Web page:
China reported its first monthly trade deficit in nearly six years in March, a shift expected to be short-lived and one that may give Beijing only a slight respite from pressure to revalue its currency.
The $7.24 billion trade deficit in March reported Saturday by China's customs administration was China's first since a $2.26 billion deficit in April 2004. Though expected, it was significantly bigger than many economists had forecast. It follows four straight months of narrowing trade surpluses.
The return to deficit after many years of surplus comes as China is being pressured to let the value of its currency rise against the dollar — a key source of friction with the U.S. and other trading partners.
Zheng Yuesheng, chief of the customs agency's statistics department, said the 60 percent rise in China's imports in January-March, compared to a year earlier, was a boon to "the balanced growth of the world economy."
"This kind of trade deficit is healthy because it appears when exports and imports both grow rapidly," Zheng said on national television.
Zheng echoed other officials in predicting that China's trade will soon return to surplus, though he said that it will likely tend to be more balanced than in the past.
China's exports totaled $112.11 billion in March, up 24.3 percent from a year earlier. Imports reached $119.35 billion, up 66 percent compared to the same period last year, the Customs Administration said in data posted on its Web site.
In the first three months of this year, China still posted a global trade surplus of $14.5 billion, down 76.7 percent from the first quarter of 2009. The trade surplus was $7.6 billion in February and the combined January-February surplus was $21.8 billion.
The overall March deficit still shows that demand in China remains strong, driven in part by a torrent of bank lending and other government stimulus. As a result, prices for crude oil, iron ore and other raw materials China imports have been rising. Meanwhile, the Western economies that are the top export markets for Chinese goods have yet to return to solid growth, though are expected to revive later this year.
"China's trade deficit will likely prove temporary. With an anticipated recovery in developed economies this year, Chinese exports should improve gradually over the coming months," Jing Ulrich, head of China equities for J.P. Morgan, said in a note to clients.
Chinese trade officials, however, pointed to the deficit and the absence of full-throttle recovery in the global economy as reasons to keep the yuan stable. Appreciating the currency, they argue, would hurt China's already hard-pressed exporters and add more uncertainty to the world economic outlook.
"We are still very much concerned. Global demand is still weak and protectionism is rising," Chinese Vice Commerce Minister Yi Xiaozhun said at a regional conference, the Boao Forum for Asia, on Saturday.
In a separate statement, the Commerce Ministry said that the deficit shows that "the decisive factor that affects the trade balance is not the exchange rate, it's the relationship between market supply and demand and other factors."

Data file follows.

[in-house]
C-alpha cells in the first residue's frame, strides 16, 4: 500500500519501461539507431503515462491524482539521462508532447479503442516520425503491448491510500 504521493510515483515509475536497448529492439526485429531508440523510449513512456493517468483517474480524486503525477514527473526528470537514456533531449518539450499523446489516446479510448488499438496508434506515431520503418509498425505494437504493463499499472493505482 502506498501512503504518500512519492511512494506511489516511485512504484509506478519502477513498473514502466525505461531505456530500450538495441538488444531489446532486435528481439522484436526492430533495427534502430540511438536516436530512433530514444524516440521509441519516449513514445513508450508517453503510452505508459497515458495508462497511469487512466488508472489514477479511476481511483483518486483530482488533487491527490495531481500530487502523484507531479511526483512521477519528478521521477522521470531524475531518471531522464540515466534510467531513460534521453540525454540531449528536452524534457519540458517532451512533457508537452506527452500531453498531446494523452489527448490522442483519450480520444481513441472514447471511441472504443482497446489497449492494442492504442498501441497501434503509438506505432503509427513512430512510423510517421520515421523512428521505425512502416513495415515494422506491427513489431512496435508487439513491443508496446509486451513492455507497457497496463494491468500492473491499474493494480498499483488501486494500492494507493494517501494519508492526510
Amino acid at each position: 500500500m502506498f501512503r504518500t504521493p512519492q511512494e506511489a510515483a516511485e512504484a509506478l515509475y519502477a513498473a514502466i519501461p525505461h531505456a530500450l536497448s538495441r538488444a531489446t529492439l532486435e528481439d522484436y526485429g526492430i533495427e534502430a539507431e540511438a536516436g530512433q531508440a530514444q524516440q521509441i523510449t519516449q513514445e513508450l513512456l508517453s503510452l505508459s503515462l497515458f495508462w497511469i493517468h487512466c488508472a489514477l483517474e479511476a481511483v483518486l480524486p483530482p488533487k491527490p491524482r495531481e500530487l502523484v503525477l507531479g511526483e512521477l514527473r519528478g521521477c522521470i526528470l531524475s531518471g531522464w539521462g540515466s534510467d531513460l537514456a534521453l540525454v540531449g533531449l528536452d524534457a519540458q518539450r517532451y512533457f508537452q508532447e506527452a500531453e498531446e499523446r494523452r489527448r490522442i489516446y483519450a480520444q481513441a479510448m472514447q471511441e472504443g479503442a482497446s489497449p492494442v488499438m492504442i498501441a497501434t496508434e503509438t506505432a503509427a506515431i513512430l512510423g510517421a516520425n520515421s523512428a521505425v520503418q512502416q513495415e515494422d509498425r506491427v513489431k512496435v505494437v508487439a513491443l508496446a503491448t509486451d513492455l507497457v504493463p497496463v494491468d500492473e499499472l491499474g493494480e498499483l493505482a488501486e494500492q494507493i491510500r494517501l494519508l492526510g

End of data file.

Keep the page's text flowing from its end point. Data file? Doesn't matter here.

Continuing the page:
Still, China recorded a $9.87 billion trade surplus with the United States in March and a $30.7 billion surplus for the first quarter, the customs figures showed. Imports from the U.S. rose 43 percent in March, nearly twice the pace of exports.
China's trade surplus with the European Union was $7 billion in March and $29.3 billion for the first three months of the year.
Persisting trade surpluses have caused U.S. and European leaders to demand Beijing allow the yuan to rise in value, thereby increasing demand within China and perhaps helping to create jobs in the West, which is grappling with high unemployment. American economists estimate that the yuan is undervalued by up to 40 percent, giving its exporters an unfair advantage and swelling its trade surplus.
Some U.S. lawmakers have pushed for President Barack Obama to have China declared a currency manipulator in a Treasury Department report that was due out this month.
In a conciliatory gesture, Washington postponed the report ahead of a visit by President Hu Jintao to the U.S. to attend a nuclear conference. Following a brief stopover in Beijing by Treasury Secretary Timothy Geithner for talks with a top Chinese official, Wang Qishan, many expect Beijing to allow at least a modest change in the yuan's value.
Beijing has kept the value of the yuan tightly linked to the U.S. dollar for much of the past two decades. After breaking the link in 2005 and allowing the yuan to rise by about 20 percent, it then slammed on the brakes in mid-2008 as the crisis hit and has since held its currency steady against the dollar. The move gave a lifeline to exporters, who shed millions of factory jobs in the plunge in global demand.
Supporters of a loosening of controls on the Chinese currency argue that keeping the yuan's value steady is helping to fuel inflation and limiting Beijing's ability to manage the economy effectively.
"China can go a lot further in internationalizing its economy and promoting world growth by making its currency more flexible," Pieter Bottelier, an economist who formerly headed the World Bank's Beijing office, told a conference in Shanghai this week.
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